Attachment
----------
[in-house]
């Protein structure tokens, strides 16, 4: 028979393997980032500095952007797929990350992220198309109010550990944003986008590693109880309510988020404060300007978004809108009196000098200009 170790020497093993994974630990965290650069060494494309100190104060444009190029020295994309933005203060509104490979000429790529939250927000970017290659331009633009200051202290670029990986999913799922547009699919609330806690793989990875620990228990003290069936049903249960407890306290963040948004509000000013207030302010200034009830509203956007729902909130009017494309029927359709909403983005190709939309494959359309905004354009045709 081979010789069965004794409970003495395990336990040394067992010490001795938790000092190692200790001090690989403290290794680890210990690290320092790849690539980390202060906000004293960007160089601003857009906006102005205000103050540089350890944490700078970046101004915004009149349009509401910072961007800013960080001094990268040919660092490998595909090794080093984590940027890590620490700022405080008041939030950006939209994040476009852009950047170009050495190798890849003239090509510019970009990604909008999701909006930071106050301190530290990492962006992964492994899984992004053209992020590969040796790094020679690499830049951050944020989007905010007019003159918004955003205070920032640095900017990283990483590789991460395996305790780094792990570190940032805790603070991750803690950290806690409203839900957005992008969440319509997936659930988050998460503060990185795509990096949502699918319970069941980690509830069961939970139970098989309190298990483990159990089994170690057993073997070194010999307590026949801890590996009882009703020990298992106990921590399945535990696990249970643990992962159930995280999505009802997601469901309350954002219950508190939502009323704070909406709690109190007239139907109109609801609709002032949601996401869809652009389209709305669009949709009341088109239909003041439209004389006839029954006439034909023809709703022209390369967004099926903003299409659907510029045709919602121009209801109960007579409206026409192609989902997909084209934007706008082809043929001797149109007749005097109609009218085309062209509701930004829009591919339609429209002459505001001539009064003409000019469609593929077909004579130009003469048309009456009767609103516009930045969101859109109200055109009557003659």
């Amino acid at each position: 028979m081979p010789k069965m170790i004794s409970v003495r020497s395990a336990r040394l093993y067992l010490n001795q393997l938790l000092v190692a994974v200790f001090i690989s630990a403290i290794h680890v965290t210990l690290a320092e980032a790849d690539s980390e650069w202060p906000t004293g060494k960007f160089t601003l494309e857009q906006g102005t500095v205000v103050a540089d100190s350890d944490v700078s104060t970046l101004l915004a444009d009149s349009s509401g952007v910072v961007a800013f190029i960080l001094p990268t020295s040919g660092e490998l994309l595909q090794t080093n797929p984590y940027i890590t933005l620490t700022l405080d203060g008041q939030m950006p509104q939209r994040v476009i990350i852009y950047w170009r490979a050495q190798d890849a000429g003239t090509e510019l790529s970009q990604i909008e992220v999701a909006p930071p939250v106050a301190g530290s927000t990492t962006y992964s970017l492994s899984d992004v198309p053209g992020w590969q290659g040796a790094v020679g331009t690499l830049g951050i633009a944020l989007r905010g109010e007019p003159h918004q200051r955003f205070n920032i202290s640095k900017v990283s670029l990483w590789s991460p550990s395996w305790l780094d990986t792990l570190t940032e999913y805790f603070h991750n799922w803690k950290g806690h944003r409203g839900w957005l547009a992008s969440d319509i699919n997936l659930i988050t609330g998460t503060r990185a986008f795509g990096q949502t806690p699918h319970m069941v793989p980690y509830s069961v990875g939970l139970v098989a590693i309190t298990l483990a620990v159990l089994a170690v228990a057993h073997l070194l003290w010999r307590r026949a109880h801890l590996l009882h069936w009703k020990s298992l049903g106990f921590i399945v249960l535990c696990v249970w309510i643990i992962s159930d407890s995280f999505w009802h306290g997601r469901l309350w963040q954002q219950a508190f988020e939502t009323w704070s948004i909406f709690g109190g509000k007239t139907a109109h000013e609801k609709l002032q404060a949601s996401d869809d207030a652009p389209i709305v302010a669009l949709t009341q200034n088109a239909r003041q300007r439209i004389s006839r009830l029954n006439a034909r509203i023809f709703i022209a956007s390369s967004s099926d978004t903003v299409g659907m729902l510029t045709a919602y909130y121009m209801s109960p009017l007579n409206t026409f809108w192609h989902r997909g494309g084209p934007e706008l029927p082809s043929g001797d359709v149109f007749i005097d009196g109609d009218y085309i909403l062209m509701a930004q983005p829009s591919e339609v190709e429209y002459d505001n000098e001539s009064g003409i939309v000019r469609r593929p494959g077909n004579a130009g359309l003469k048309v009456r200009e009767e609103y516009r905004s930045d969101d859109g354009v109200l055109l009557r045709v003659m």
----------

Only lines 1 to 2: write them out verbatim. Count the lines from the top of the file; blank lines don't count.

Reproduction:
[in-house]
């Protein structure tokens, strides 16, 4: 028979393997980032500095952007797929990350992220198309109010550990944003986008590693109880309510988020404060300007978004809108009196000098200009 170790020497093993994974630990965290650069060494494309100190104060444009190029020295994309933005203060509104490979000429790529939250927000970017290659331009633009200051202290670029990986999913799922547009699919609330806690793989990875620990228990003290069936049903249960407890306290963040948004509000000013207030302010200034009830509203956007729902909130009017494309029927359709909403983005190709939309494959359309905004354009045709 081979010789069965004794409970003495395990336990040394067992010490001795938790000092190692200790001090690989403290290794680890210990690290320092790849690539980390202060906000004293960007160089601003857009906006102005205000103050540089350890944490700078970046101004915004009149349009509401910072961007800013960080001094990268040919660092490998595909090794080093984590940027890590620490700022405080008041939030950006939209994040476009852009950047170009050495190798890849003239090509510019970009990604909008999701909006930071106050301190530290990492962006992964492994899984992004053209992020590969040796790094020679690499830049951050944020989007905010007019003159918004955003205070920032640095900017990283990483590789991460395996305790780094792990570190940032805790603070991750803690950290806690409203839900957005992008969440319509997936659930988050998460503060990185795509990096949502699918319970069941980690509830069961939970139970098989309190298990483990159990089994170690057993073997070194010999307590026949801890590996009882009703020990298992106990921590399945535990696990249970643990992962159930995280999505009802997601469901309350954002219950508190939502009323704070909406709690109190007239139907109109609801609709002032949601996401869809652009389209709305669009949709009341088109239909003041439209004389006839029954006439034909023809709703022209390369967004099926903003299409659907510029045709919602121009209801109960007579409206026409192609989902997909084209934007706008082809043929001797149109007749005097109609009218085309062209509701930004829009591919339609429209002459505001001539009064003409000019469609593929077909004579130009003469048309009456009767609103516009930045969101859109109200055109009557003659």